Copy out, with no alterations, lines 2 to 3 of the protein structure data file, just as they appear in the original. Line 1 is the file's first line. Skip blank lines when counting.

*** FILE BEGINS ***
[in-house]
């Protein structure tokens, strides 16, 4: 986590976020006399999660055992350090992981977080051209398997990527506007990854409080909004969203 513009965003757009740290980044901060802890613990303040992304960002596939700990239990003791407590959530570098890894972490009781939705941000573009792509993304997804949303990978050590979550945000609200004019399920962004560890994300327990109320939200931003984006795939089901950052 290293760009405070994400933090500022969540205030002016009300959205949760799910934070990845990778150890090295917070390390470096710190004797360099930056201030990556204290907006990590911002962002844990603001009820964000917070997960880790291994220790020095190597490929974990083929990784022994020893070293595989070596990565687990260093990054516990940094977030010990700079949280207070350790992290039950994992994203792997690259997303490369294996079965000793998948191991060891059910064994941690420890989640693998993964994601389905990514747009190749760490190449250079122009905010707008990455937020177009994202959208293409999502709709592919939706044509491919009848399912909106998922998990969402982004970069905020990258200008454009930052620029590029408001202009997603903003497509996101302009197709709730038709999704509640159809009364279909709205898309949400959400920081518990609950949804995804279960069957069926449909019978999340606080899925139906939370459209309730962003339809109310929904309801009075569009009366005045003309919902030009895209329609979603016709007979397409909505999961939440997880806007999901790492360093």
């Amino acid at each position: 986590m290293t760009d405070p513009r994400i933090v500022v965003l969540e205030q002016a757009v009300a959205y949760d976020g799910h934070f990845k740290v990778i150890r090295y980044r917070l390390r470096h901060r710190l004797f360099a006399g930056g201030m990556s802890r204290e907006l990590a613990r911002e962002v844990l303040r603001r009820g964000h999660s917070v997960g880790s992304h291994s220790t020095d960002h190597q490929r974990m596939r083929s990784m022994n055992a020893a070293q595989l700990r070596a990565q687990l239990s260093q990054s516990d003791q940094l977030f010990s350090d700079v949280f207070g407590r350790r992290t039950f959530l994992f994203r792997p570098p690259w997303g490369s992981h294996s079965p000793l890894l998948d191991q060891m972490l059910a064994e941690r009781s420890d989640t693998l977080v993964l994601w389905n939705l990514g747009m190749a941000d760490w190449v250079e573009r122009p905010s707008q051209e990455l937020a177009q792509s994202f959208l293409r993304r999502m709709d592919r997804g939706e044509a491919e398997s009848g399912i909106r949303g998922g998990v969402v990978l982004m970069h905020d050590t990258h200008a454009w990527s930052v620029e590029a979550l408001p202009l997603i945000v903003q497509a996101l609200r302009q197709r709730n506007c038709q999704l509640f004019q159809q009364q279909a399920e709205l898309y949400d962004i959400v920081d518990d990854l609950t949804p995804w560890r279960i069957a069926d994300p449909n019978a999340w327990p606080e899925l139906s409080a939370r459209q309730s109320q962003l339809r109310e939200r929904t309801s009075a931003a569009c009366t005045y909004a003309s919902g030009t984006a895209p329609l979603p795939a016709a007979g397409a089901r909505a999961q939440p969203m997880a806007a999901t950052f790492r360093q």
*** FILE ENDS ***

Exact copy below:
């Protein structure tokens, strides 16, 4: 986590976020006399999660055992350090992981977080051209398997990527506007990854409080909004969203 513009965003757009740290980044901060802890613990303040992304960002596939700990239990003791407590959530570098890894972490009781939705941000573009792509993304997804949303990978050590979550945000609200004019399920962004560890994300327990109320939200931003984006795939089901950052 290293760009405070994400933090500022969540205030002016009300959205949760799910934070990845990778150890090295917070390390470096710190004797360099930056201030990556204290907006990590911002962002844990603001009820964000917070997960880790291994220790020095190597490929974990083929990784022994020893070293595989070596990565687990260093990054516990940094977030010990700079949280207070350790992290039950994992994203792997690259997303490369294996079965000793998948191991060891059910064994941690420890989640693998993964994601389905990514747009190749760490190449250079122009905010707008990455937020177009994202959208293409999502709709592919939706044509491919009848399912909106998922998990969402982004970069905020990258200008454009930052620029590029408001202009997603903003497509996101302009197709709730038709999704509640159809009364279909709205898309949400959400920081518990609950949804995804279960069957069926449909019978999340606080899925139906939370459209309730962003339809109310929904309801009075569009009366005045003309919902030009895209329609979603016709007979397409909505999961939440997880806007999901790492360093």
């Amino acid at each position: 986590m290293t760009d405070p513009r994400i933090v500022v965003l969540e205030q002016a757009v009300a959205y949760d976020g799910h934070f990845k740290v990778i150890r090295y980044r917070l390390r470096h901060r710190l004797f360099a006399g930056g201030m990556s802890r204290e907006l990590a613990r911002e962002v844990l303040r603001r009820g964000h999660s917070v997960g880790s992304h291994s220790t020095d960002h190597q490929r974990m596939r083929s990784m022994n055992a020893a070293q595989l700990r070596a990565q687990l239990s260093q990054s516990d003791q940094l977030f010990s350090d700079v949280f207070g407590r350790r992290t039950f959530l994992f994203r792997p570098p690259w997303g490369s992981h294996s079965p000793l890894l998948d191991q060891m972490l059910a064994e941690r009781s420890d989640t693998l977080v993964l994601w389905n939705l990514g747009m190749a941000d760490w190449v250079e573009r122009p905010s707008q051209e990455l937020a177009q792509s994202f959208l293409r993304r999502m709709d592919r997804g939706e044509a491919e398997s009848g399912i909106r949303g998922g998990v969402v990978l982004m970069h905020d050590t990258h200008a454009w990527s930052v620029e590029a979550l408001p202009l997603i945000v903003q497509a996101l609200r302009q197709r709730n506007c038709q999704l509640f004019q159809q009364q279909a399920e709205l898309y949400d962004i959400v920081d518990d990854l609950t949804p995804w560890r279960i069957a069926d994300p449909n019978a999340w327990p606080e899925l139906s409080a939370r459209q309730s109320q962003l339809r109310e939200r929904t309801s009075a931003a569009c009366t005045y909004a003309s919902g030009t984006a895209p329609l979603p795939a016709a007979g397409a089901r909505a999961q939440p969203m997880a806007a999901t950052f790492r360093q």